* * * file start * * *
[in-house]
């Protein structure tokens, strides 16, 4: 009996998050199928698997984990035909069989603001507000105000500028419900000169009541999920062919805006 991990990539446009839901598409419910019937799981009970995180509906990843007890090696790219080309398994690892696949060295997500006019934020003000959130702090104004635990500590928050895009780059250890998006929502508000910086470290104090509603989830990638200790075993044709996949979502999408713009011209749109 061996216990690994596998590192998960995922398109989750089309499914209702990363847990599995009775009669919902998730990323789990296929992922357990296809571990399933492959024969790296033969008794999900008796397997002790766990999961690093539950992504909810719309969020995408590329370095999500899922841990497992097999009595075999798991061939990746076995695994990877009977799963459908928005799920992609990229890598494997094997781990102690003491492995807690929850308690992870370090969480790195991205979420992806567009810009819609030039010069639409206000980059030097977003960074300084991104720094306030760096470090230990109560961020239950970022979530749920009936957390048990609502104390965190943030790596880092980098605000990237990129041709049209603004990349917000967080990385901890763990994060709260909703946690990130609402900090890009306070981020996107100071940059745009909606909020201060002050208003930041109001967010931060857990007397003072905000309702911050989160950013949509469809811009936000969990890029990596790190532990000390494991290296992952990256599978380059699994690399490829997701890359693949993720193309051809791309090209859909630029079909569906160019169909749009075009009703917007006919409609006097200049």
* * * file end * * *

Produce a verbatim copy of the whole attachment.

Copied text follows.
[in-house]
């Protein structure tokens, strides 16, 4: 009996998050199928698997984990035909069989603001507000105000500028419900000169009541999920062919805006 991990990539446009839901598409419910019937799981009970995180509906990843007890090696790219080309398994690892696949060295997500006019934020003000959130702090104004635990500590928050895009780059250890998006929502508000910086470290104090509603989830990638200790075993044709996949979502999408713009011209749109 061996216990690994596998590192998960995922398109989750089309499914209702990363847990599995009775009669919902998730990323789990296929992922357990296809571990399933492959024969790296033969008794999900008796397997002790766990999961690093539950992504909810719309969020995408590329370095999500899922841990497992097999009595075999798991061939990746076995695994990877009977799963459908928005799920992609990229890598494997094997781990102690003491492995807690929850308690992870370090969480790195991205979420992806567009810009819609030039010069639409206000980059030097977003960074300084991104720094306030760096470090230990109560961020239950970022979530749920009936957390048990609502104390965190943030790596880092980098605000990237990129041709049209603004990349917000967080990385901890763990994060709260909703946690990130609402900090890009306070981020996107100071940059745009909606909020201060002050208003930041109001967010931060857990007397003072905000309702911050989160950013949509469809811009936000969990890029990596790190532990000390494991290296992952990256599978380059699994690399490829997701890359693949993720193309051809791309090209859909630029079909569906160019169909749009075009009703917007006919409609006097200049």